- Last Updated on November 23, 2016
I rose before dawn this past Sunday and headed east to be the guest preacher in Wilmington. The ride through eastern North Carolina was extraordinarily beautiful. Now in late autumn the deep blue sky arches broadly over the flat fields, and the rich russet and gold of changing leaves rings out from the surrounding woods. The sun is lower in the sky, and its thick, mellow light casts long shadows, even while wild asters and grasses shake their seeds into the wind. The cycle of life continues.
Life will continue on. And when we’re exhausted and full of life’s sorrow, we can rest our hearts in the world’s beauty as well as in the love of family and friends. That’s good to remember after this election when so many of us are angry and anxious. We don’t yet have good strategies for defending rights that we’ve fought for and won within recent memory. People of Color, Native peoples, African Americans, political refugees and immigrants often know by hard experience that new rights have to be vigilantly defended. And yet for those who are experiencing outrage and great fear for the first time, it can be a struggle to makes sense of this new experience.
Whatever our struggles and source of sorrow, our Unitarian Universalist faith offers us resources. Our faith is rooted in the long time belief in the inherent worth and dignity of each person. Within each person is a likeness to God, the Unitarian, William Ellery Channing said nearly 200 years ago. He was making a claim to the long standing Judeo Christian belief that a spark of the divine exists within every person. Our Universalist ancestors also believed that each person was a beloved child of God, and that beneath all our differences of appearance, wealth, and life experience, this makes us ultimately more like one another than unalike. Both sides of our heritage believed that we’re all part of the same family, part of the same interdependent web of life, together.
Many contemporary UUs have travelled beyond Channing’s specific theology, but we hold onto the deep beliefs—we’re equals, and we’re all in this interdependent web together, tied together as Dr. King said in an inescapable network of mutuality. Or, as Dr. Barber now says, “We” is the most important word in our language. UUs know that this is not an exclusive “we,” even at the same time that we know that no one is asked to make themselves vulnerable to anyone who intends them harm. But always, we do the hardest work of love, which is to treat others, even our enemies, as we wish to be treated. Even as we organize our opposition.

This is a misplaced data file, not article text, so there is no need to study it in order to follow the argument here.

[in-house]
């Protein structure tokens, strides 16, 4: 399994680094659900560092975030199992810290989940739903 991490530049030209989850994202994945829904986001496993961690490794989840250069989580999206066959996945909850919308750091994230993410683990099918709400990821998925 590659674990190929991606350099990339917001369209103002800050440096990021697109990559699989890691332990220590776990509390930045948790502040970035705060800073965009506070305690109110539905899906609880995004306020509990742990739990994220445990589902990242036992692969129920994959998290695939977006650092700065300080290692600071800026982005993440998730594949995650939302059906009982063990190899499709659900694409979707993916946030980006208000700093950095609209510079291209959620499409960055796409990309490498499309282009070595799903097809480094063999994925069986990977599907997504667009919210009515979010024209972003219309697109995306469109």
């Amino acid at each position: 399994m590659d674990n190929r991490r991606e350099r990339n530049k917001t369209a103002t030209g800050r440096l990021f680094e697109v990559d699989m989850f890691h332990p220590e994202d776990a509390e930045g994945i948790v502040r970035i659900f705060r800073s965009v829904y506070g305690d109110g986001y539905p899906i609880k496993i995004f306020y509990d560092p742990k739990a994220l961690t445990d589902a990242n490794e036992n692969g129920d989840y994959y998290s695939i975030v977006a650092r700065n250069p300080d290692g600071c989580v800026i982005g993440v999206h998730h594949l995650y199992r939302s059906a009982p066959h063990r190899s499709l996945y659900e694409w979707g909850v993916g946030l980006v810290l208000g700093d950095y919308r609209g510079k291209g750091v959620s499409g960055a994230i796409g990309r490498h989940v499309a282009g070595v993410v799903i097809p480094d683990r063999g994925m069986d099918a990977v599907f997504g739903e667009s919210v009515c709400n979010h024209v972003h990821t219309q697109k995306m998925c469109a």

I’m sorry that I will be away, but on Monday, November 28 at 5pm, the North Carolina NAACP gathers at 1 Edenton St, and prepares to march at 5:30 for civil rights and voting rights. Look for ERUUFians wearing vests with our name on them, or a yellow Standing on the Side of Love t-shirt. We also have in our care the Raleigh Fellowship’s big yellow “Standing on the Side of Love” banner—and we’ll use it! So you can look for any of these signs to find ERUUF friends.
And as always, you can find us on Sunday morning at 9:15 and 11:15 services, and at Wednesday vespers and programs on November 30 and December 7. There are also numerous conversations and small groups throughout the week. If you are deeply troubled, you need not be alone. Come and join friends in this community of love and belonging, equality and justice. Together we are more powerful than any of us on our own. We can rest easier in this knowledge, as well as in the beauty of the world.